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Jewish storytelling to be featured in Saratoga dinner program on Feb. 26

SARATOGA SPRINGS–The Saratoga Jewish Community Arts and Temple Sinai will present “Storytelling: Enriching the Soul, Tickling the Heart and Stretching the Mind” on Sunday, Feb. 26, at 7 p.m. at Temple Sinai in Saratoga Springs. The program begins at 5:30 p.m. with a light dinner.  Due to the inclement weather on Sunday, Feb. 12, the evening of storytelling at Temple Sinai, was rescheduled.

“To hear a Jewish story is to share the humor and warmth, wisdom and angst, earthiness and spirituality of an ancient and thoroughly modern, diverse, and irrepressible group of people bearing a most remarkable history,” said Phyllis Wang, coordinator of Saratoga Jewish Community Arts.

“Storytelling is magic,” said Beth Sabo Novik, a storyteller, teacher, and congregant of Temple Sinai. “To hear a story is to have an experience that moves us to a time and place we’ve never been. Stories help us feel and think and open us up to new worlds and new understandings.”

According to organizers, Jews tell and retell stories. Every age group loves stories. Storytelling is a genre of coded communication, which means different people understand the words in different ways. While it all may identify “Jewish,” adults understand the sociology and history, while children understand the action. The child and adult may laugh at the same words; however, they did not hear the same story. This can make a storytelling experience appealing to families and other multigenerational gatherings.

“Listening to stories can connect us to the past, to each other, to deeper parts of ourselves, and to the vast possibilities that life can hold,” Novik said.

“In our world of highly sophisticated technology, global economies, and instant communications, storytelling is still the great communicator, crossing generations through humor, poignancy, and the unexpected, connecting us to morality, values and culture,” Wang added.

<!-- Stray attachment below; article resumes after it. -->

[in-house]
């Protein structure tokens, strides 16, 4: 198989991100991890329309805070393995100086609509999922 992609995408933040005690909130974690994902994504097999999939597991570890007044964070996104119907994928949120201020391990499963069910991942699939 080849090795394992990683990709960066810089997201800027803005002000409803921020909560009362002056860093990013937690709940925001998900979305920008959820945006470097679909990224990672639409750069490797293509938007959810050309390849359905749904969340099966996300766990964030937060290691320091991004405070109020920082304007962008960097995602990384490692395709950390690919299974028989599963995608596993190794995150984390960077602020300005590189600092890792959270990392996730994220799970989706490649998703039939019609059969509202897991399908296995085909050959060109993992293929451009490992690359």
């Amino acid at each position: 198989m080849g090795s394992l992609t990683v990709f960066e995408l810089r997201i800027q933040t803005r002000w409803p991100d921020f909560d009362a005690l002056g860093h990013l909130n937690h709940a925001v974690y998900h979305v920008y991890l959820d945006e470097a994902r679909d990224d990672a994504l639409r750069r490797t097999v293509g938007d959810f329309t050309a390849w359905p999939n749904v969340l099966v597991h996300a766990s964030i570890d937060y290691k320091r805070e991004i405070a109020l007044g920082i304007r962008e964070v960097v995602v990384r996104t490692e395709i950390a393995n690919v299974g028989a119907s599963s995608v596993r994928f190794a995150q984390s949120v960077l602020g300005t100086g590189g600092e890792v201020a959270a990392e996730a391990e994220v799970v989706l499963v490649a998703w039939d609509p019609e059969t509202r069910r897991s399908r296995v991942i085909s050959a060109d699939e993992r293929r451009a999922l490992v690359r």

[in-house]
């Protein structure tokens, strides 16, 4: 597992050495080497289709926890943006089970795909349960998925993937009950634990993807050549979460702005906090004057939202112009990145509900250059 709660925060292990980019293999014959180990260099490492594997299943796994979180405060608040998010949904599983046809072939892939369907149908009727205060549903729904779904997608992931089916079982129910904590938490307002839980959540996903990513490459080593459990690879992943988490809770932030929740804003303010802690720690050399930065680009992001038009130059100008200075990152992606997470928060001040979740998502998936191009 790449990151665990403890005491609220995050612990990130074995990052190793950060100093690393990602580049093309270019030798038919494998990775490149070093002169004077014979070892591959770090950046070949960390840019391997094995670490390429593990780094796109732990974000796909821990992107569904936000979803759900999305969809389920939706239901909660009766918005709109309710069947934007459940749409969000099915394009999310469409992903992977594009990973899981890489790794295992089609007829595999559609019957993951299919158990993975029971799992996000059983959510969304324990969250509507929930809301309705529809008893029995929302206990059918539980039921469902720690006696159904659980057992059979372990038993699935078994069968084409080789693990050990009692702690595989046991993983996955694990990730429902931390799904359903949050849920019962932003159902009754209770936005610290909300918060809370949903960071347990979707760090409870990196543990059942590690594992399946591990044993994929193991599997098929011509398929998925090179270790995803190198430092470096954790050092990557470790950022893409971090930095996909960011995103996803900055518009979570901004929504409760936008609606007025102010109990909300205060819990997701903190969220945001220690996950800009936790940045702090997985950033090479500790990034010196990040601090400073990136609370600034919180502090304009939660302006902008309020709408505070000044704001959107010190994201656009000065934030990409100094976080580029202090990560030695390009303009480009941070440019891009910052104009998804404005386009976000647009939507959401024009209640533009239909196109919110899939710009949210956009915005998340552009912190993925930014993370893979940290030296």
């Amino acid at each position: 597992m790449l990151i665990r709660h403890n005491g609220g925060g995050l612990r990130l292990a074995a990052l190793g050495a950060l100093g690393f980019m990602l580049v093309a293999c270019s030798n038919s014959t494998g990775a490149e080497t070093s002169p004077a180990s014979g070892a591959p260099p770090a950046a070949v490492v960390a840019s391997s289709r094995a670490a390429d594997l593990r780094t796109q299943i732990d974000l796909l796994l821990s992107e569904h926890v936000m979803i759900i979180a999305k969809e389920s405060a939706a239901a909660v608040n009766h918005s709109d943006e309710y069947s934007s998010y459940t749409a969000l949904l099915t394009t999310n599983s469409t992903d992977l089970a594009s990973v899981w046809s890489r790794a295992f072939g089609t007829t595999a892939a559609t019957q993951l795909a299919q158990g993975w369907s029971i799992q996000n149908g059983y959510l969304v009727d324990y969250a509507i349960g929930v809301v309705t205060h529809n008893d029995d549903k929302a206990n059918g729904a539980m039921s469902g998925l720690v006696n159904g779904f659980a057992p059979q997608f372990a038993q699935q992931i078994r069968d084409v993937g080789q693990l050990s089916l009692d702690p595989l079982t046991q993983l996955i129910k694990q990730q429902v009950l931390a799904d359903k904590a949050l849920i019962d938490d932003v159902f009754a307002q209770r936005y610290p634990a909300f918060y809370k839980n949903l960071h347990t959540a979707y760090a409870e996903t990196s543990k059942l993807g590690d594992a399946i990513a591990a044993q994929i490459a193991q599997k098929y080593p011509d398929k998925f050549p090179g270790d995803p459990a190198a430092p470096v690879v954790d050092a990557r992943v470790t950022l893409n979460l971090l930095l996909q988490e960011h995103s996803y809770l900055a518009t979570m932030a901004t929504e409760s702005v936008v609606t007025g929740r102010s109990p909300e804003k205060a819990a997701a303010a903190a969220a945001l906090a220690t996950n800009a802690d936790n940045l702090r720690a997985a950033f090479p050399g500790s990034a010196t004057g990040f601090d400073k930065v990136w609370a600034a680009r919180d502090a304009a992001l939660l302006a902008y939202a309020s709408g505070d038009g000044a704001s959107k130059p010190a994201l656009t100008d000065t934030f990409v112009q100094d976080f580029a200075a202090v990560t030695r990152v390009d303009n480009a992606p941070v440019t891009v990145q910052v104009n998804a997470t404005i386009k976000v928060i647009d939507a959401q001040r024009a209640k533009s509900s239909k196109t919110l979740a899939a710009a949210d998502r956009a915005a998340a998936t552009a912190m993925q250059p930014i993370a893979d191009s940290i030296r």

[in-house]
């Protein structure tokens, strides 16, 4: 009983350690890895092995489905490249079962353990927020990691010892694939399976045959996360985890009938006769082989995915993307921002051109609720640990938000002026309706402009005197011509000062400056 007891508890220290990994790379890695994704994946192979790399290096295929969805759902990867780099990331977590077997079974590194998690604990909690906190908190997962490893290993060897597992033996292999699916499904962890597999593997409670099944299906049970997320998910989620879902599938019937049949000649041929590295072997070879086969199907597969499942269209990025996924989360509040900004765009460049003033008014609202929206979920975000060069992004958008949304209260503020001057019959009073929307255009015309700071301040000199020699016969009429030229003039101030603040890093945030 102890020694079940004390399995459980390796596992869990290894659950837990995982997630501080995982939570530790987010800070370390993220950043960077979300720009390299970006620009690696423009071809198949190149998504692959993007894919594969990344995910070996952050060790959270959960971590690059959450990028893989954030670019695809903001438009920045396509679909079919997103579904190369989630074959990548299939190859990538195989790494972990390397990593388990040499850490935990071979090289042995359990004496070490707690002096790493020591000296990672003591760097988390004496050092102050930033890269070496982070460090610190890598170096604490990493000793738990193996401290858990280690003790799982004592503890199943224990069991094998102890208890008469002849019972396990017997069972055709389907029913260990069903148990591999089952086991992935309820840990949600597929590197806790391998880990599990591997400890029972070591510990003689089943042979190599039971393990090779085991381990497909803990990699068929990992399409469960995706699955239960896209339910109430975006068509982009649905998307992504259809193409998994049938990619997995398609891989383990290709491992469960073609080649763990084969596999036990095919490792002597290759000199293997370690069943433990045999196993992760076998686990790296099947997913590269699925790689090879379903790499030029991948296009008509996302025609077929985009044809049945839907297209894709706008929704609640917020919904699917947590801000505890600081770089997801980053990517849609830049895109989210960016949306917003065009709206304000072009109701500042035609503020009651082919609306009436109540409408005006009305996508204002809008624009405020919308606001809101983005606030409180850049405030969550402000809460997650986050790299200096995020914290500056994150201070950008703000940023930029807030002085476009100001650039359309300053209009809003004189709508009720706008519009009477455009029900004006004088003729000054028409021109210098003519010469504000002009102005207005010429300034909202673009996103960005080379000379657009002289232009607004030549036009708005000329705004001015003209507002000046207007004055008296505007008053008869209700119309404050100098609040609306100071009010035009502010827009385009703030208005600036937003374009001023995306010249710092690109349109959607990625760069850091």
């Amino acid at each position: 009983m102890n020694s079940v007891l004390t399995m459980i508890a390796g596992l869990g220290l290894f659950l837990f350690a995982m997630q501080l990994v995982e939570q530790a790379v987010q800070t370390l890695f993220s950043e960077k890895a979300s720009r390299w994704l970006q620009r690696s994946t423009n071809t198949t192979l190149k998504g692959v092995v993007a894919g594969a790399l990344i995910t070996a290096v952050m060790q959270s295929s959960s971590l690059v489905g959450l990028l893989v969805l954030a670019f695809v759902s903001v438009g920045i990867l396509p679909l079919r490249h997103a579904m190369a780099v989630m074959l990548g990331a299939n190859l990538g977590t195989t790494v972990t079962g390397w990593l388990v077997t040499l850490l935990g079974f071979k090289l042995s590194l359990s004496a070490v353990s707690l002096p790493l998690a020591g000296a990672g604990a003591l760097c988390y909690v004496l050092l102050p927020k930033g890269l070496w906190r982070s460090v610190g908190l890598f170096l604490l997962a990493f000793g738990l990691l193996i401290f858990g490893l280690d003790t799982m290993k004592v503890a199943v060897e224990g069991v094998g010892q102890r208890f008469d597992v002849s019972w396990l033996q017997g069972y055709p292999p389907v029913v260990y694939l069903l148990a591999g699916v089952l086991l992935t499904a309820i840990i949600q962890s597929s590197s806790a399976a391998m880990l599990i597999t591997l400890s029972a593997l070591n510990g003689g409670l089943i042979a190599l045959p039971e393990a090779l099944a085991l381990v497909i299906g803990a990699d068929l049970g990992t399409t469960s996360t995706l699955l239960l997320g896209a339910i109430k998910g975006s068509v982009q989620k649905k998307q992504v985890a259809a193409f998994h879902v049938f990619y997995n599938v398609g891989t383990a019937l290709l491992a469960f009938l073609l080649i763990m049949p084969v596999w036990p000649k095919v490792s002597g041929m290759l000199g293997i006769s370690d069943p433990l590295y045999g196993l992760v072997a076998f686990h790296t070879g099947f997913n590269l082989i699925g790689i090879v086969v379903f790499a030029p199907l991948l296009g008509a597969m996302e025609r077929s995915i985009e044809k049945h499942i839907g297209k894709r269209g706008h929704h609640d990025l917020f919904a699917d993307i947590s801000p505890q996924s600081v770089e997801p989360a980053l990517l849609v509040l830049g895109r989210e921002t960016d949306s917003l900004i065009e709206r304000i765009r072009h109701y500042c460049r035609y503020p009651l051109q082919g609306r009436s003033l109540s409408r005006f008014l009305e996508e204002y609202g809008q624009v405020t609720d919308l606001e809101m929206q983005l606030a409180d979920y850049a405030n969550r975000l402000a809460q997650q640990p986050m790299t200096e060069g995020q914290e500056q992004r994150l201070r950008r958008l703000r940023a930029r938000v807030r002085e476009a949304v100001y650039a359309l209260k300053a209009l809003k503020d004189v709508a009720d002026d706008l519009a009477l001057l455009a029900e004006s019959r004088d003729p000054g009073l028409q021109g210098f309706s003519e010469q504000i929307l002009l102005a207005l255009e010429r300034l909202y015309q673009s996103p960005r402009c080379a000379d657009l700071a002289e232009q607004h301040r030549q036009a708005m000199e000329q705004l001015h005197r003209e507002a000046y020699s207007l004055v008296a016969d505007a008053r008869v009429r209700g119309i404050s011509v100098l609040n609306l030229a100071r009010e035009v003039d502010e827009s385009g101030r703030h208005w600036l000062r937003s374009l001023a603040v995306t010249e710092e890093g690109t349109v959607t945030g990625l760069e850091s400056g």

Storytellers this year include:
Shawn Banner has been a member of Temple Sinai for almost two decades, a teacher in the Judaica program for almost as long, an educator, an artist, and a lover of stories. An elementary school teacher focusing on math intervention, Banner also teaches art classes and workshops throughout the Capital District and North Country, and frequently for the College of St. Rose and Saratoga Arts.

David S. Liebschutz is the principal of DSLeadership, LLC, a long-term public service professor at the University at Albany’s Rockefeller College of Public Affairs, and an adjunct professor of economics at Siena College. Liebschutz is the author of academic articles and co-wrote the book State Tax Relief for the Poor. Liebschutz is a former Hillel Foundation executive director (2000-2004 at the University at Albany) and a past-president of B’nai Sholom Reform Congregation in Albany.

Beth Sabo Novik wears many proverbial, and sometimes literal, hats. Novik is a teacher of religious school at Temple Sinai, a storyteller, a massage therapist, a personal trainer, a hypnotist, an intuitive coach, a teacher of workshops, a speaker, a mom, and a wife.

Ben Russell became involved in storytelling through the interfaith storytelling group Children at the Well where he learned the art and later became a mentor for younger students. He is now a coach for Children at the Well.

Sandor Sandy Schuman, president of Executive Decision Services LLC, accidentally discovered he was a storyteller: “My father was a storyteller. It was his everyday way of communicating important values and ideas. I didn’t realize that I’d followed his example until several years ago when people began to comment on their part of my training sessions as ‘Sandy’ stories.” Schuman tells personal adventures, historical sagas, tall tales, and stories in the Jewish storytelling tradition.

A donation admission of $10 for adults and $5 for children will be requested. Those planning to attend are asked to call 518-584-8730 opt. 2 for reservations.